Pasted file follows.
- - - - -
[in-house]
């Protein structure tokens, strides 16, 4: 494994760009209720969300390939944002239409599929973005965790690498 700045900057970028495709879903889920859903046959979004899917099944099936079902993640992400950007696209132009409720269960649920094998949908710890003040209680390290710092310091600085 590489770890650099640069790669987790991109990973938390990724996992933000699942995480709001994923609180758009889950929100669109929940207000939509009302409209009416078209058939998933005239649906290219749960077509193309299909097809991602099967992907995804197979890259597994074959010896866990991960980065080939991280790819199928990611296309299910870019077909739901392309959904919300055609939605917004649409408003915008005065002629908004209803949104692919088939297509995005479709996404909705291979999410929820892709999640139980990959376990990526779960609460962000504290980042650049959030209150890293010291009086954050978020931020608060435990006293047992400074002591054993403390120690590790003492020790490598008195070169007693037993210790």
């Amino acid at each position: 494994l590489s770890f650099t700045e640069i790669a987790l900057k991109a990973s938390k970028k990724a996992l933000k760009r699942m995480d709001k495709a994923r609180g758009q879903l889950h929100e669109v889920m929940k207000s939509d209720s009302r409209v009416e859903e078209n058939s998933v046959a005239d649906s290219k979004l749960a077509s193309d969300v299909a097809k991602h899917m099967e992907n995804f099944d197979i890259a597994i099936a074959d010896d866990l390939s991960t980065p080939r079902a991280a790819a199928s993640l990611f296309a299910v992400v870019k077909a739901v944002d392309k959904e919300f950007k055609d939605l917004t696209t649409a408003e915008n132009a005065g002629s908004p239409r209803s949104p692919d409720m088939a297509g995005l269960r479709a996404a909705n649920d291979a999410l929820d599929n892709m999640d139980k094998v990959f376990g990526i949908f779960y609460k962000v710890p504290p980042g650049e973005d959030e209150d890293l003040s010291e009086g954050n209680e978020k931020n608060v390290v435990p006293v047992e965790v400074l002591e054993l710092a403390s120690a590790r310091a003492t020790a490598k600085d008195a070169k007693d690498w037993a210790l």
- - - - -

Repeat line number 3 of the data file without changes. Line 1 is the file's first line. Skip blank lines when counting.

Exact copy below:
């Amino acid at each position: 494994l590489s770890f650099t700045e640069i790669a987790l900057k991109a990973s938390k970028k990724a996992l933000k760009r699942m995480d709001k495709a994923r609180g758009q879903l889950h929100e669109v889920m929940k207000s939509d209720s009302r409209v009416e859903e078209n058939s998933v046959a005239d649906s290219k979004l749960a077509s193309d969300v299909a097809k991602h899917m099967e992907n995804f099944d197979i890259a597994i099936a074959d010896d866990l390939s991960t980065p080939r079902a991280a790819a199928s993640l990611f296309a299910v992400v870019k077909a739901v944002d392309k959904e919300f950007k055609d939605l917004t696209t649409a408003e915008n132009a005065g002629s908004p239409r209803s949104p692919d409720m088939a297509g995005l269960r479709a996404a909705n649920d291979a999410l929820d599929n892709m999640d139980k094998v990959f376990g990526i949908f779960y609460k962000v710890p504290p980042g650049e973005d959030e209150d890293l003040s010291e009086g954050n209680e978020k931020n608060v390290v435990p006293v047992e965790v400074l002591e054993l710092a403390s120690a590790r310091a003492t020790a490598k600085d008195a070169k007693d690498w037993a210790l």